Scott Detrow

Scott Detrow is a Congressional reporter for NPR. He also co-hosts the NPR Politics Podcast.

Detrow joined NPR in 2015 to cover the presidential election. He focused on the Republican side of the 2016 race, spending time on the campaign trail with Donald Trump, and also reported on the election's technology and data angles.

Detrow worked as a statehouse reporter for member stations WITF in Harrisburg, Pennsylvania, and KQED in San Francisco, California. He has also covered energy policy for NPR's StateImpact project, where his reports on Pennsylvania's hydraulic fracturing boom won a DuPont-Columbia and national Edward R. Murrow Award in 2013.

Detrow got his start in public radio at Fordham University's WFUV. He graduated from Fordham, despite spending most of his time in the newsroom, and is also working toward completing a master's degree at the University of Pennsylvania's Fels Institute of Government.

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This week, the typically upbeat, jovial Joe Biden sounded anything but during a speech in Washington.

"President Obama and I have been very quiet and respectful, giving the [Trump] administration time," the former vice president said Thursday night. "But some of these roots are being sunk too deeply. I believe it's time to challenge some of the dangerous assumptions."

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The latest Republican push to repeal key parts of the Affordable Care Act appears to have met the fate of all previous Senate repeal efforts this year — it doesn't have the votes needed to pass the chamber.

Maine Sen. Susan Collins announced Monday that she will oppose the bill, authored by South Carolina Sen. Lindsey Graham and Louisiana Sen. Bill Cassidy. Collins' decision means three Republicans have now publicly said they are against the bill — and that is one more than the GOP could afford to lose.

Foreign policy has never been a core issue for Sen. Bernie Sanders. The Vermont independent tapped into several core progressive issues during his 2016 campaign for the Democratic presidential nomination — health care, income inequality and Wall Street reform, to name a few – but never spent much time dwelling on global affairs, other than fielding questions during debates.

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Senator Bernie Sanders was joined by several prominent Democratic senators today announcing a plan he calls Medicare-for-All.

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Vermont Sen. Bernie Sanders will introduce a bill next month to create a government-run, single-payer health care system. And he knows it's going to fail.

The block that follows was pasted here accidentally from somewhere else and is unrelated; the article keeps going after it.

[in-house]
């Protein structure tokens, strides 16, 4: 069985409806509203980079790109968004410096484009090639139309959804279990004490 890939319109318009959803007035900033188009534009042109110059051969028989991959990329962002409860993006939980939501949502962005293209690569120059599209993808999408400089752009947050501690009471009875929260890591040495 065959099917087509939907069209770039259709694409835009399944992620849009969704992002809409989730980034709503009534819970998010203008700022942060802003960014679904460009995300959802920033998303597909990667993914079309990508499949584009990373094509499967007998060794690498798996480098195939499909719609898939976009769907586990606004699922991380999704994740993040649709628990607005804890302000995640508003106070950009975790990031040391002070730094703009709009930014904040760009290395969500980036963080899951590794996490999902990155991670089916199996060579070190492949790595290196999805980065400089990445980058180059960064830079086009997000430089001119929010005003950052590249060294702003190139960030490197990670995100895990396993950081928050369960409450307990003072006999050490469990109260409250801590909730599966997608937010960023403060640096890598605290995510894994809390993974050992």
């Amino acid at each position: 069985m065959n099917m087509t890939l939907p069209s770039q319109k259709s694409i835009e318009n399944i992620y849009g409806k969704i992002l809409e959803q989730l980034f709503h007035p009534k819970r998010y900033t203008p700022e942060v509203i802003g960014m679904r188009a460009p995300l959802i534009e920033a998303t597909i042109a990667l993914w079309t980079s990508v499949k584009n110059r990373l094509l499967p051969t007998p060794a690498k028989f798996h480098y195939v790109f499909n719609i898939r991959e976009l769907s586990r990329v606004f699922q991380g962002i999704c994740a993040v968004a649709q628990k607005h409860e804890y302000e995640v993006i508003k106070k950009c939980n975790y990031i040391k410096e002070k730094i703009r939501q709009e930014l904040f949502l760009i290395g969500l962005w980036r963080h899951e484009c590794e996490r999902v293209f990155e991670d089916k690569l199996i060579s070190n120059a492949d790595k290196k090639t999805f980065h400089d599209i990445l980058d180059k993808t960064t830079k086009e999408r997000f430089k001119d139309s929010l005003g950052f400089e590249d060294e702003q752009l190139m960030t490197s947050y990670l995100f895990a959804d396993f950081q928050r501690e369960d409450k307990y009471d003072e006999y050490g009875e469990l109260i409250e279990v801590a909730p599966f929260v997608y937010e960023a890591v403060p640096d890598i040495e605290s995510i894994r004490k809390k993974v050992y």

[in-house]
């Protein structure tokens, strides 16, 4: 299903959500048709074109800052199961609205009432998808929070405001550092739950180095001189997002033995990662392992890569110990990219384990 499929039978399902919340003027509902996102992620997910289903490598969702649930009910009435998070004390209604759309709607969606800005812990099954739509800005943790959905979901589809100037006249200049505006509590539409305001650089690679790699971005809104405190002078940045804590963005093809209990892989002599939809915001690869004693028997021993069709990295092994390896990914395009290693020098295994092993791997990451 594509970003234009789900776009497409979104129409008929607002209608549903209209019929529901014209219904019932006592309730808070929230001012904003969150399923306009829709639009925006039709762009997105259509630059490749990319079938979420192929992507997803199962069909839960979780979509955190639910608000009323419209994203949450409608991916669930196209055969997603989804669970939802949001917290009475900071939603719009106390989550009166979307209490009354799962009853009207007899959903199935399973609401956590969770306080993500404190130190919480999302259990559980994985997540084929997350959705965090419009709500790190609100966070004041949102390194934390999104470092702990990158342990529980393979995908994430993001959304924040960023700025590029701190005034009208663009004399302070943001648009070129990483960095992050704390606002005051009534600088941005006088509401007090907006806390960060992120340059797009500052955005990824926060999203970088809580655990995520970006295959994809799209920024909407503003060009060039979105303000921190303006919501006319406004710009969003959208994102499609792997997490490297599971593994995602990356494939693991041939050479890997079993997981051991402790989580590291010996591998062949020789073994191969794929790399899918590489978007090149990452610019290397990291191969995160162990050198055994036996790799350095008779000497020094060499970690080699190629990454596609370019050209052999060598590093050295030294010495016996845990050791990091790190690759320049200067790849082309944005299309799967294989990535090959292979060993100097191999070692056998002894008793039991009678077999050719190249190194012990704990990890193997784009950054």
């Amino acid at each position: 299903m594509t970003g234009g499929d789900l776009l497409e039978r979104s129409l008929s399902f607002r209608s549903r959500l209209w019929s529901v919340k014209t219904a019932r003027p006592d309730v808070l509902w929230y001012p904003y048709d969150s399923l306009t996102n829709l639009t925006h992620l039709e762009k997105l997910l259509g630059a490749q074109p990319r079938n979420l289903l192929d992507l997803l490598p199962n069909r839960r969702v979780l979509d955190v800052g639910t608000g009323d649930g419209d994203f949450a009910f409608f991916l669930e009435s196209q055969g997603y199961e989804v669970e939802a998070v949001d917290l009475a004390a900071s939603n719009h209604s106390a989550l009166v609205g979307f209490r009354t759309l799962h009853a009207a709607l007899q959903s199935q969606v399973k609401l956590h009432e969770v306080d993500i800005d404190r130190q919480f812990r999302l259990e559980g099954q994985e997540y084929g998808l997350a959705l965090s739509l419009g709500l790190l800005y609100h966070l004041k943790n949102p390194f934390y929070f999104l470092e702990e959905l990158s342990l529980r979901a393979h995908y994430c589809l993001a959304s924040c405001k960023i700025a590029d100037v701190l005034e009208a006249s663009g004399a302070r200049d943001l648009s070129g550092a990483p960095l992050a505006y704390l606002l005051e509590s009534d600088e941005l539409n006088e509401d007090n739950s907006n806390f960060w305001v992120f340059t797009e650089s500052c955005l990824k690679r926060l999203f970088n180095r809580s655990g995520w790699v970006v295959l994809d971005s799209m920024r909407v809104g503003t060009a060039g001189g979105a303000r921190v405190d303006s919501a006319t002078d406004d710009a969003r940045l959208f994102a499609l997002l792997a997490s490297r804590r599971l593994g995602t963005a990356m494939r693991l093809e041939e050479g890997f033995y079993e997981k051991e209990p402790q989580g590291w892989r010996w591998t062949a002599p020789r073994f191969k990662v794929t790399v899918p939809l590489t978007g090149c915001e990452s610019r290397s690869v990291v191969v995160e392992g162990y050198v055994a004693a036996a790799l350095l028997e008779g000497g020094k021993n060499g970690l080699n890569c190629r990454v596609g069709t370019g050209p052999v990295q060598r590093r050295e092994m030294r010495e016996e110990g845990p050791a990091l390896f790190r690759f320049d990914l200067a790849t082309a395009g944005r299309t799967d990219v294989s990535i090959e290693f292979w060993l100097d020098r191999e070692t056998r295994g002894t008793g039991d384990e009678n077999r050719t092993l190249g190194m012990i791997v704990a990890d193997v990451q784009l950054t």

"Look, I have no illusions that under a Republican Senate and a very right-wing House and an extremely right-wing president of the United States, that suddenly we're going to see a Medicare-for-all, single-payer passed," he said recently, sitting in his Senate office. "You're not going to see it. That's obvious."

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Senate Republicans don't appear to be too worried about President Trump's latest round of threats.

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And I'm David Greene in Culver City, Calif.

Steve, it feels like I have said these very words before. Senate Republicans are ready to unveil a health care plan.

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When Senate Republican leaders delayed the vote on their bill to repeal and replace the Affordable Care Act, also known as Obamacare, Minority Leader Chuck Schumer, D-N.Y., was quick to not declare victory.

"We're not resting on any laurels, nor do we feel any sense yet of accomplishment," Schumer said at his weekly press conference, shortly after the surprise GOP decision to punt on a vote. "Other than we are making progress, because the American people are listening to our arguments."

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Senators are leaving Washington for a week-long recess, but negotiations over a repeal of the Affordable Care Act continue. Democrats are trying to ramp up pressure against the repeal effort. NPR's Scott Detrow has more.

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Updated on June 10 at 7:32 p.m. ET

So now that former FBI Director James Comey has appeared before a Senate committee and accused the White House of lying about his firing — and, in the process, raised significant questions about obstruction of justice — what happens next?

A lot.

Updated on July 25 at 9:21 p.m. ET

The multiple investigations into Russian interference in the 2016 presidential race will open a new chapter Wednesday when the Senate Judiciary Committee holds a hearing about foreign agents operating in the U.S. lobbying on behalf of foreign governments — and what some consider the lax enforcement of the federal law that governs their activities.

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President Trump is back home. He's calling his nine-day overseas trip a great success. But while Trump was gone, the biggest problem he's facing - that Russia investigation - became worse for him.

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It sounds like the White House might not be kicking back on this Memorial Day.

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President Donald Trump had some harsh words for Iran, and this was just in time for his arrival in Israel.

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